During the studied stages, 2–4 dpf, fzd7a and fzd7b are expressed in the pharyngeal arches (Fig. 1G–L, Fig. 2A, B, D, E, G and H). Both genes are also expressed in the pectoral fin bud between 2 – 3 dpf (Fig 1G–H, J–K, Fig. 4D and E). A few major differences between these two frizzled expression patterns are that fzd7a is strongly expressed in the brain in a specific pattern at 2 dpf, whereas fzd7b is not (Fig. 2A–B). In addition, fzd7b, unlike fzd7a, is expressed within the lateral line (Fig. 1J–L, Fig. 2B, E and Q). Furthermore, fzd7a is expressed at a low level within the heart (data not shown). When examined at a higher magnification (Fig. 2) it is clear that fzd7a is expressed at the dorsal part of the hindbrain from 2 – 4 dpf (Fig. 2A, D and G) and at 3 dpf strong staining of the tectum can be detected (Fig. 2D). A superficial dorsal view of an embryo at 2 dpf clearly shows the tectum, rhombic lip and dorsal rhombomere expression of fzd7a (Fig. 2J). As development proceeds, this expression becomes localized more laterally as seen in (Fig. 2M). This magnification also revealed that fzd7a is expressed in the retina adjacent to the lens (Fig. 2P). Sectioning also revealed that fzd7a is expressed in the sensory hair cells of the ear at 55 hpf and 3 dpf (data not shown).
In Xenopus fzd8 is involved in the regulation of convergent extension movements (Wallingford et al., 2001). Guided by the observations that zebrafish fzd8a is present in the pharyngeal arches before the condensation of the chondrocytes (Kim et al., 1998; Thisse and Thisse, 2004), mouse Fzd8 transcripts are present in cultured chondrocytes from two week-old animals (Xu et al., 2001), and that the noncanonical Wnt pathway is responsible for convergence and extension in zebrafish, we sought to determine if fzd8a is expressed at the critical stages of craniofacial cartilage morphogenesis.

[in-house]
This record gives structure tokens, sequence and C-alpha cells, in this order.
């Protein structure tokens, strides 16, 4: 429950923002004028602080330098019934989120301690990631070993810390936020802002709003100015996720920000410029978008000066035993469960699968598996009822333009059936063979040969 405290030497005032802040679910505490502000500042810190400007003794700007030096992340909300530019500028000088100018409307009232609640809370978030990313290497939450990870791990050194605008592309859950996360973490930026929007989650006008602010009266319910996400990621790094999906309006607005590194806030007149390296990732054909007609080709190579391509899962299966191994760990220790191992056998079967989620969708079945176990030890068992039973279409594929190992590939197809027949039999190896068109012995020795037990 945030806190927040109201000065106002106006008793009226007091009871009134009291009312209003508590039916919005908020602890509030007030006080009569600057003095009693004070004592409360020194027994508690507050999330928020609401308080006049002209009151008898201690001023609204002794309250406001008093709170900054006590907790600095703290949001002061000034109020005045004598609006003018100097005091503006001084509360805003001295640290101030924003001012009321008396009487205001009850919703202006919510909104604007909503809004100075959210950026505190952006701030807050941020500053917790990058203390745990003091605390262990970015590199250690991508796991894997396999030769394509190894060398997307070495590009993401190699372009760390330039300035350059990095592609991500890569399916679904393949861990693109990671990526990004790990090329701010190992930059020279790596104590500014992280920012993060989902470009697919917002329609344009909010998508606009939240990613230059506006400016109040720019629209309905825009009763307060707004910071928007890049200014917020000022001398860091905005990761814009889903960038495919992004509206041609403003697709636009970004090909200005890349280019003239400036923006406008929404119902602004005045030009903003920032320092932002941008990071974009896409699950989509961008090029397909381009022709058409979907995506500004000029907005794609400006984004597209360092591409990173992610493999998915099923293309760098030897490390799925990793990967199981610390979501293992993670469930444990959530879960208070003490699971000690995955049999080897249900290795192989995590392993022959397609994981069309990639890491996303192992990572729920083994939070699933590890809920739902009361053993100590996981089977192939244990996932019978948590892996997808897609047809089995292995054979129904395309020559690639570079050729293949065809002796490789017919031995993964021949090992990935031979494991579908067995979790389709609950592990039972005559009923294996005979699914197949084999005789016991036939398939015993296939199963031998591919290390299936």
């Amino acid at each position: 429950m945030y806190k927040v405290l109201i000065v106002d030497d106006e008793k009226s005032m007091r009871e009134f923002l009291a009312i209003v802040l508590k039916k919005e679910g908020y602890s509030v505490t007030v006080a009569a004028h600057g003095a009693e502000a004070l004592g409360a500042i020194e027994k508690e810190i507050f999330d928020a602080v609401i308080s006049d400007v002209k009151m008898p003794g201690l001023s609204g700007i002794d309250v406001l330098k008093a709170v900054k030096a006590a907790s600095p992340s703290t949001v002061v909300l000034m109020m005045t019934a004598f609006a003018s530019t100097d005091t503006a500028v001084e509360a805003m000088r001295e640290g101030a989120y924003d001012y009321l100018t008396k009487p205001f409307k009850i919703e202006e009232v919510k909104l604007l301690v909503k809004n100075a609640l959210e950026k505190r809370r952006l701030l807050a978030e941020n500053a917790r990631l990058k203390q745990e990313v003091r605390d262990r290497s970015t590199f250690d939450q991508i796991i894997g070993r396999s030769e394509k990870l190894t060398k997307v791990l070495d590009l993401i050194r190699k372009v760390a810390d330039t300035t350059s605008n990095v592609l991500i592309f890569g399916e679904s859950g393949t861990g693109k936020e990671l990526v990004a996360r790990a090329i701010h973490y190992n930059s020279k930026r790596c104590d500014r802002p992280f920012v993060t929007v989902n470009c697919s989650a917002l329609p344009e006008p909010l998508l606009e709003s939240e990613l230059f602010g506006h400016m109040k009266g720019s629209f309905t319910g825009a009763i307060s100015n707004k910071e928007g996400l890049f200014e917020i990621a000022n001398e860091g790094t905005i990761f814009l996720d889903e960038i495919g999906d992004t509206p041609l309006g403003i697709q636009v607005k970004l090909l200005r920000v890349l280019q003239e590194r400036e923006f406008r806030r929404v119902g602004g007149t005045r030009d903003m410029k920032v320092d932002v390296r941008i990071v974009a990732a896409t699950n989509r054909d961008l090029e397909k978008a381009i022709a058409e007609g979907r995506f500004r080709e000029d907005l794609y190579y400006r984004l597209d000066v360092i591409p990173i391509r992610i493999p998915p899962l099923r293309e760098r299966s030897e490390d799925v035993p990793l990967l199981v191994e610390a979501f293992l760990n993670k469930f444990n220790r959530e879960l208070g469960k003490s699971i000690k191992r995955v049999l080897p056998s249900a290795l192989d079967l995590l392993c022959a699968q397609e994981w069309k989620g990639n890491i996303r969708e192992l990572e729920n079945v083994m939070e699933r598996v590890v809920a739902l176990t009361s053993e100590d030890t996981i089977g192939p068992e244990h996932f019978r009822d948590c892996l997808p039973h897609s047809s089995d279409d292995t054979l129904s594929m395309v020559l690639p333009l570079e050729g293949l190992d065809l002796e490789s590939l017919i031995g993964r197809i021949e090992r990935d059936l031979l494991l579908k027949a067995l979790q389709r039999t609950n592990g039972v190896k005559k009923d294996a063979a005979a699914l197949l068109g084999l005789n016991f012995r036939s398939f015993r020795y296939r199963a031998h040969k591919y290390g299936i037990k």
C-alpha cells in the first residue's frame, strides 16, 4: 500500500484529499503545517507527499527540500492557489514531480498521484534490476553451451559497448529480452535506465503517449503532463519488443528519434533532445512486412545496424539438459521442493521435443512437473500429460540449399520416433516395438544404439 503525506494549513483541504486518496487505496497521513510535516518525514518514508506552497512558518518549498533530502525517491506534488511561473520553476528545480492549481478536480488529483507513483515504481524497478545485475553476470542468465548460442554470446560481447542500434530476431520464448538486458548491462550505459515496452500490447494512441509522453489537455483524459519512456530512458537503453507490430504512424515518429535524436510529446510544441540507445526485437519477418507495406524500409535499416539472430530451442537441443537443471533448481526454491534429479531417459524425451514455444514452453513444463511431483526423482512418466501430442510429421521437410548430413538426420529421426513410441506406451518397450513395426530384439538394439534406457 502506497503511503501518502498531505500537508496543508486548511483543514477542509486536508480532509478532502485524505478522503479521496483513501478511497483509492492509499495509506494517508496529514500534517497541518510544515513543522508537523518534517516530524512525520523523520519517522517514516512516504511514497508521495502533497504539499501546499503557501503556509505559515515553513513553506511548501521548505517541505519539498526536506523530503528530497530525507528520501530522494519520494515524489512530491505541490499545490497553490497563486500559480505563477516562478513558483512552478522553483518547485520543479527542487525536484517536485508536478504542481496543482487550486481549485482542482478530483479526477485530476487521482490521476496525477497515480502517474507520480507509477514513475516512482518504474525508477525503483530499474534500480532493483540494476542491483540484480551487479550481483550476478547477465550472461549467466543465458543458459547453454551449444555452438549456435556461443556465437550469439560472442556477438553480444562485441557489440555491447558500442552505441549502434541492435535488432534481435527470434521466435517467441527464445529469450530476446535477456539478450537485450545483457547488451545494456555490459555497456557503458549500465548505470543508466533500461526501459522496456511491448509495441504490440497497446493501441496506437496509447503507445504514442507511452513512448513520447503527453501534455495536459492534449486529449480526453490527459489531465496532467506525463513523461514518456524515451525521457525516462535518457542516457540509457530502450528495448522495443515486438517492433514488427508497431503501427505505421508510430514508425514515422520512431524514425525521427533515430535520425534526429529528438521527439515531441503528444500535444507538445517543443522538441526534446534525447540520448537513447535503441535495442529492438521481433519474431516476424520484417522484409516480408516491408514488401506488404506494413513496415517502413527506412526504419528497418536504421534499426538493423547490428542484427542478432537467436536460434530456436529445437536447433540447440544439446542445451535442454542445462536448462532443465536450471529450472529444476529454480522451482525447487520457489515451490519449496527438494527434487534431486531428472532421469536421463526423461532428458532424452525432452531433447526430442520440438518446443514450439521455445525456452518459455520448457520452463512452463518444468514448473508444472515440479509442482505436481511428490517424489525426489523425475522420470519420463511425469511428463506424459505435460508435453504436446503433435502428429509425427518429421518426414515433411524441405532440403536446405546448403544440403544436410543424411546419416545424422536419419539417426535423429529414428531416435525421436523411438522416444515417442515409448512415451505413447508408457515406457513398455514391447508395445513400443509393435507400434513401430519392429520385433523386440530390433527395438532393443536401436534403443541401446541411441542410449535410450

Whole mount in situ revealed that fzd8a is specifically expressed within the pharyngeal arches from 2 – 4 dpf (Fig. 1M–O, Fig. 2C, F, and I). During this period of development fzd8a is also expressed within the anterior and posterior lateral line (Fig. 1M–O, Fig. 2C, F, O, R, and Fig. 4K). At 2 dpf fzd8a is also expressed in the otic vesicle (Fig. 2L), in the sensory hair cells of the ear at 55 hpf and 3 dpf (data not shown), and the olfactory bulbs (Fig. 2R) at 3 dpf. In addition, fzd8a is expressed within the chondrocytes of the pectoral fin bud at 55 hpf (Fig. 4F) and 3 dpf (data not shown) and has a low level of expression in the heart at 3 dpf (data not shown).
Although the whole mount in situ analysis of fzd7a, fzd7b and fzd8a revealed that all three genes are expressed in specific patterns in the pharyngeal arches from 2 – 4 dpf, it was not clear where this staining was with respect to the cartilage elements themselves. To determine the location of this expression within the arches we first looked at the posterior pharyngeal arches at 55 hpf. At this stage the cells within the anterior craniofacial cartilage elements have stacked and the most posterior craniofacial cartilage elements are beginning to condense (Schilling and Kimmel, 1997). To label the neural crest within the pharyngeal arches, we cut sagittal sections of 55 hpf Tg(fli1a:egfp)y1/+ embryos (Fig. 3B). In this transgenic line, in addition to endothelial cells, GFP labels cranial neural crest derivatives (Lawson and Weinstein, 2002) and provides a great reference to compare our other sections with. Sagittal sections revealed that although fzd7a is expressed in the neural crest at this stage, it is excluded from the mesodermal core and the pharyngeal endoderm (Fig. 3D). This expression is similar to Fzd7 expression in the mandibular prominence of stage-24 chicks where it is ubiquitously expressed in most of the tissue but is absent from the mesodermal core (Geetha-Loganathan et al., 2009). Next, we found that fzd7b is expressed within the neural crest and the mesodermal core of the pharyngeal arches. In contrast to fzd7a and fzd7b, zebrafish fzd8a is clearly excluded from the mesodermal core and neural crest and is only present in the pharyngeal endoderm (Fig. 3E and F). The expression of fzd7a is highly similar to that of fli1a:egfp (Fig 3B and D). Interestingly, close examination of transverse sections revealed that stacking chondrocytes at 55 hpf within the symplectic cartilage express fzd7b, but not fzd7a or fzd8a (Fig. 3G–I).